MassPIRG’s unwillingness to make inroads is both telling and troubling

Andrew J. Sciascia
Connector Editor

Recently, around the country we have seen a dynamic, and much needed, shift in the way we discuss predatory behaviors and actions – and it all begins with the idea of affirmative consent.

For those unfamiliar with the term, affirmative consent is the idea that we should all be discussing and understanding consent as an explicit, verbal affirmation one party gives to another for something to transpire. It is “yes means yes” not “no means no,” to put it in simpler terms.

Having recently adopted the concept of explicit affirmative consent as the cornerstone of our discussions and education efforts surrounding predatory behavior and prevention efforts here at UMass Lowell, I cannot help but ask: why do we allow an organization that blatantly rejects this principle in its funding practices to exist on campus and fund itself through our student finance accounts? Why do we not identify their behavior as predatory?

With Student Government Association elections looming close on the horizon, I feel it is time to once again reframe the MassPIRG discussion and provide follow-up on my recent interactions with the organization.

Two weeks ago, I penned an op-ed entitled ‘MassPIRG is a partisan scam, and we should vote to defund them’ in which I addressed the objectionable history of the national Political Interest Research Group (PIRG) system and its predatory funding practices on college campuses.

In the days and weeks that followed, there has been a tremendous student discourse surrounding the op-ed and UMass Lowell’s own MassPIRG chapter – a discourse which prompted MassPIRG Campus Organizer Julia Seremba to reach out to me, shortly after the op-ed’s release, in pursuit of a sit-down meeting about the organization and the facts and concerns I addressed.

It was a meeting I very much looked forward to, still clinging to hopes that perhaps this growing campus discussion might lead MassPIRG to, at the very least, work toward a less predatory feeing model in the future.

Unfortunately, when I sat down with Seremba and one of her student organizers on Wednesday, February 27, those hopes were quashed categorically and unequivocally.

Seremba was incredibly personable and spoke to my concerns about MassPIRG’s status as a non-partisan group – a legal standing the group maintains by not directly affiliating itself with political parties – and also briefed me on MassPIRG’s campaigns here on our campus.

As I said in my initial op-ed, these campaigns, from voter registration and food drives to sustainability and affordable textbook initiatives, are all things I obviously believe to be worthy of merit.

However, it was the way Seremba – a paid MassPIRG staffer – addressed student concerns about the $11 waivable fee which truly left a bad taste in my mouth.

As I have said previously, it is inherently predatory for any organization – particularly one which claims to support student’s best interests and claims to protect their finances – to take what they want from students each year unless those students actionably say no.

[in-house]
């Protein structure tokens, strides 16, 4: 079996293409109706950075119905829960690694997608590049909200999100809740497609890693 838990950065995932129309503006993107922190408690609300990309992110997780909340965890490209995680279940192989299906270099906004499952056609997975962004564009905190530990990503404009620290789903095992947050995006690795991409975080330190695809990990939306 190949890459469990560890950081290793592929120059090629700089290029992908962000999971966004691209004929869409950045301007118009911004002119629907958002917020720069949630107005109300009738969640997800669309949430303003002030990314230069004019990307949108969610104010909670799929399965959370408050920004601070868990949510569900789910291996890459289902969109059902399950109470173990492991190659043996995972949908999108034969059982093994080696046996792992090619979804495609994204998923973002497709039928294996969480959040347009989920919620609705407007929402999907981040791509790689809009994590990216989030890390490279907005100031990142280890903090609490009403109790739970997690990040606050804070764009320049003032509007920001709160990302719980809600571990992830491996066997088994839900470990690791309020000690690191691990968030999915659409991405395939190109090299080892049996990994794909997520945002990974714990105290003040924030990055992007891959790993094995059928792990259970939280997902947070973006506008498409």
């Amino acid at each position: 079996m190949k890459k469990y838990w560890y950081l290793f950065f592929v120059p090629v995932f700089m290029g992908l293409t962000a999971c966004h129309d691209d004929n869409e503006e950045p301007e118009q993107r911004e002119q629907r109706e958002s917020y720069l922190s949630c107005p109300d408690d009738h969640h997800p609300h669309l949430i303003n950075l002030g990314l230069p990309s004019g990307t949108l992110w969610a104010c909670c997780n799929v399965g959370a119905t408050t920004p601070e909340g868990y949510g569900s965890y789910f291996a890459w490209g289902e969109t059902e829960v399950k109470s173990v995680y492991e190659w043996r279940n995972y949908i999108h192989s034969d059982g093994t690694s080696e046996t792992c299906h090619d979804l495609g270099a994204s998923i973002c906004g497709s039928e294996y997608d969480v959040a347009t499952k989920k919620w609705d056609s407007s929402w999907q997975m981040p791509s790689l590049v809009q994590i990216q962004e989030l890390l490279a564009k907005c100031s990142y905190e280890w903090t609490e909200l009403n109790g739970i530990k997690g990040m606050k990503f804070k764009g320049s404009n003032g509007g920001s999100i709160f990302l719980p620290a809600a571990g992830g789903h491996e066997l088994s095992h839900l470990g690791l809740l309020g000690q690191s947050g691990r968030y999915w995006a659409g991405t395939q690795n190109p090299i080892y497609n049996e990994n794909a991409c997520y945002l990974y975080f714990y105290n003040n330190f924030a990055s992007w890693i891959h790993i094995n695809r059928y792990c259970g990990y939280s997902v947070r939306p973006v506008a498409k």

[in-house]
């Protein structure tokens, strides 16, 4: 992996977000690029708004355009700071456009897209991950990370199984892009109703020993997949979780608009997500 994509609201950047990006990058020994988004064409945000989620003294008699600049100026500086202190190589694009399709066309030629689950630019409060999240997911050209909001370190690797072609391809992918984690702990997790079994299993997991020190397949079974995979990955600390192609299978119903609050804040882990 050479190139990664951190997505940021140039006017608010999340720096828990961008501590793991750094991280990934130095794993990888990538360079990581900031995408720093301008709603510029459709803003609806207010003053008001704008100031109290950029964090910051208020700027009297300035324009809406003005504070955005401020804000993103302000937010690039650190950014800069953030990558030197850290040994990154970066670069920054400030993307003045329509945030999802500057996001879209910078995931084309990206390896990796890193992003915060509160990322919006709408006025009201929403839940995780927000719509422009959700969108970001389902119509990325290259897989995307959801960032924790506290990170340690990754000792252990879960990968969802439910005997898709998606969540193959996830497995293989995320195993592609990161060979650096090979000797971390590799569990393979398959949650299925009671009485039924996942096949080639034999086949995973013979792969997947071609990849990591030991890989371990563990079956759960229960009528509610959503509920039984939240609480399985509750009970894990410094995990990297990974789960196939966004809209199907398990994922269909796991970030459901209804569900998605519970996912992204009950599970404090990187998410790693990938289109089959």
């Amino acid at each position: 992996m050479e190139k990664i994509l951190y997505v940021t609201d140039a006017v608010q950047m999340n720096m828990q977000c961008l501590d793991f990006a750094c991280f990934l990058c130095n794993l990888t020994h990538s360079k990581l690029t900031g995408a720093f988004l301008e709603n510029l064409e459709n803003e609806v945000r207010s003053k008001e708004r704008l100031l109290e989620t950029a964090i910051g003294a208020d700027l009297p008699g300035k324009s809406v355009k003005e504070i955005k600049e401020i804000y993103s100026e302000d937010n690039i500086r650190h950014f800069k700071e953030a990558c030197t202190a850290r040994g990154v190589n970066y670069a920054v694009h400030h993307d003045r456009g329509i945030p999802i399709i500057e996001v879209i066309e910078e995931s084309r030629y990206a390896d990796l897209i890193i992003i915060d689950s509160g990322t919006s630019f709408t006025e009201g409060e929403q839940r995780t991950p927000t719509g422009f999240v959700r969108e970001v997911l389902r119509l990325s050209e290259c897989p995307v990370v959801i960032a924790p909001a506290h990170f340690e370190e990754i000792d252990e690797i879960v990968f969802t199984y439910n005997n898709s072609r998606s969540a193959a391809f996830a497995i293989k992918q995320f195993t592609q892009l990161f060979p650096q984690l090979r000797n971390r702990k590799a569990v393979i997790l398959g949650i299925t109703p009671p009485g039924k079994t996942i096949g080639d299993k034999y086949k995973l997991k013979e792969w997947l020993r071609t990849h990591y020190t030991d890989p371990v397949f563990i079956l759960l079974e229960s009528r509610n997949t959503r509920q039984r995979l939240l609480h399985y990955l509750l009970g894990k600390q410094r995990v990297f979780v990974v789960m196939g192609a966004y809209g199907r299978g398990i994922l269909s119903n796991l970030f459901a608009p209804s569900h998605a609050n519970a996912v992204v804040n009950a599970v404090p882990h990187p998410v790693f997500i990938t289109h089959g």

Thusly, throughout the meeting, I floated the idea that MassPIRG could make inroads with students by placing itself on the SGA ballot this Spring with an opt-in fee rather than the current line-item waivable fee. More than once, this idea was explicitly shot down by Seremba. Apparently MassPIRG finds that it is just “more efficient” to “affect change” this way as opposed to “chasing students down” and “begging” them for money.

This unwillingness to make inroads with the student body and pursue a fee which operates on affirmative financial consent is equal parts telling and troubling.

MassPIRG is an organization that would rather risk being voted off our campus come April than do right by the student body. I would have made an about-face and advocated that students vote in favor of MassPIRG had they been willing to make inroads, but they would rather operate in the dark.

They know full well that they will take in far more money this way than if they decided to ask that students actively and charitably donate to their cause. So much for “Standing Up To Powerful Interests” that “threaten” our “financial security.”

Now, I will once again implore those students who disagree with this sort of predatory behavior to have their voices heard, and to vote against MassPIRG’s UMass Lowell chapter and fee in the annual SGA elections.

For those detractors who would will inevitably beg the question, “What about the advocacy and activism we would lose were MassPIRG’s chapter to disappear?”

To those students I would say this: Each and every campaign MassPIRG runs already has an established equal on campus.

College Democrats, College Republicans and SGA are more than capable of running a voter registration drive on campus. We all know they do most of the work on MassPIRG’s voter drives anyway.

The Office of Sustainability already works to decrease UMass Lowell’s footprint by making it carbon neutral and energy efficient, and they’re already funded by a fee that you cannot waive.

The Office of Residence Life and the UMass Lowell Food Pantry already do food drives and a “Support our Students” program to aid our food-insecure students.

It is for these reasons that I suggest we vote against MassPIRG – at least until they step away from predatory feeing practices. Until they have learned that any sort of transaction in which a party is willing to forgo affirmative consent in the pursuit of their own selfish ends is wrong.

Should they learn from student outcry down the road and choose to make their fee opt-in rather than opt-out, we can always vote to reinstate them next year.

The annual SGA elections will take place online on Wednesday and Thursday, April 3 & 4. Remember to vote.

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